Florida lawmakers are holding off on a bill revising the minimum mandatory penalties for the trafficking of certain illegal drugs, after questions were raised in its first Senate hearing Monday.
Tampa Democratic Senator Arthenia Joyner says her bill allows a judge not to impose the three-year minimum mandatory penalty for a first offense of trafficking small amounts of illegal drugs, including cocaine or LSD. She says judges currently only have that discretion with juvenile offenders.
“But, if a person, who for the first time, is caught with 20 grams of cocaine, working family, employed, upstanding, first offense, the judge has no discretion, unless the prosecutor says give me some substantial assistance or decides to charge them with something less that doesn’t fall under the mandatory minimum. That is the person I was trying to get at,” said Joyner.
The bill has the support of the Florida Public Defenders Association, but not the Florida Sheriff’s Association or State Attorneys. The Florida Prosecuting Attorneys Association’s Buddy Jacobs says unlike a similar bill aiming to revise the penalties for trafficking prescription drugs like hydrocodone and oxycodone, Joyner’s bill was never fully studied.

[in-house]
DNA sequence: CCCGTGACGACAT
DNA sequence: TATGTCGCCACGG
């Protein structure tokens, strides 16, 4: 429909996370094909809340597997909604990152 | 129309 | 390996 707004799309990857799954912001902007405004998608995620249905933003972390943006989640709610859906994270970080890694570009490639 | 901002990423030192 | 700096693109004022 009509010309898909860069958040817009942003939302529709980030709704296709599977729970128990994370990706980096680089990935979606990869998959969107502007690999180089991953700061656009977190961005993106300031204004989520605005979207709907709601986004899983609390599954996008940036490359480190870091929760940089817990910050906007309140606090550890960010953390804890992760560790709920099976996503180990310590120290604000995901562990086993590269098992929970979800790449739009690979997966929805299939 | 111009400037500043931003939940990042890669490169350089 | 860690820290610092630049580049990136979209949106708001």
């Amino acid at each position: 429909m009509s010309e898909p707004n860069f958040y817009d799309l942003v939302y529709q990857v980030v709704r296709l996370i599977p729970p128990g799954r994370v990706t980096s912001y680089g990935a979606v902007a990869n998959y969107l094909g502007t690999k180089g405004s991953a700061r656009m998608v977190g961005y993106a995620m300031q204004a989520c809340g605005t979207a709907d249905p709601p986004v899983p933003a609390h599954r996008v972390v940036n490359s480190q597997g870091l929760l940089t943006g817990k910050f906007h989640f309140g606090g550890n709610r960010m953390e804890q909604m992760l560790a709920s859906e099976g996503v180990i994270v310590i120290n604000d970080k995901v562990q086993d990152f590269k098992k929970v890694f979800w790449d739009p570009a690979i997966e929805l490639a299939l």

“We’ve been working two years, there was an OPPAGA study that said something needed to be done with this. All of law enforcement and the criminal defense bars in support of SB 360 with Senator Bradley and Representative Edwards in the House. And, these minimum mandatories we’re attempting to change today have a good reason to be here, and I would hope that we would, in the same way, seek a reason to make that change,” said Jacobs.
Republican lawmakers also raised concerns about what some called “multiple flaws” with the measure, including an area that particularly worried Duval County Sheriff John Rutherford.
“Sadly, I can tell you we rarely catch the bad guys the first time they do it, we rarely catch the bad guys trafficking the first time they do it. We’re lucky if we catch them 1 out of 10. But, worse than that, you have to have a conviction. And, you have to have a conviction, according to this bill, for each of the 12 specified drugs in the minimum mandatory schedule, which means you can actually have 12 individual first-time convictions, which would preclude application of the minimum mandatory,” said Rutherford.
Joyner says that was not her intent, and acknowledged she’d hoped to get that fixed at the bill’s next stop. But, at the urging of Republicans on the Senate Criminal Justice Committee, she temporarily postponed the measure, as she tries to iron out all the concerns.
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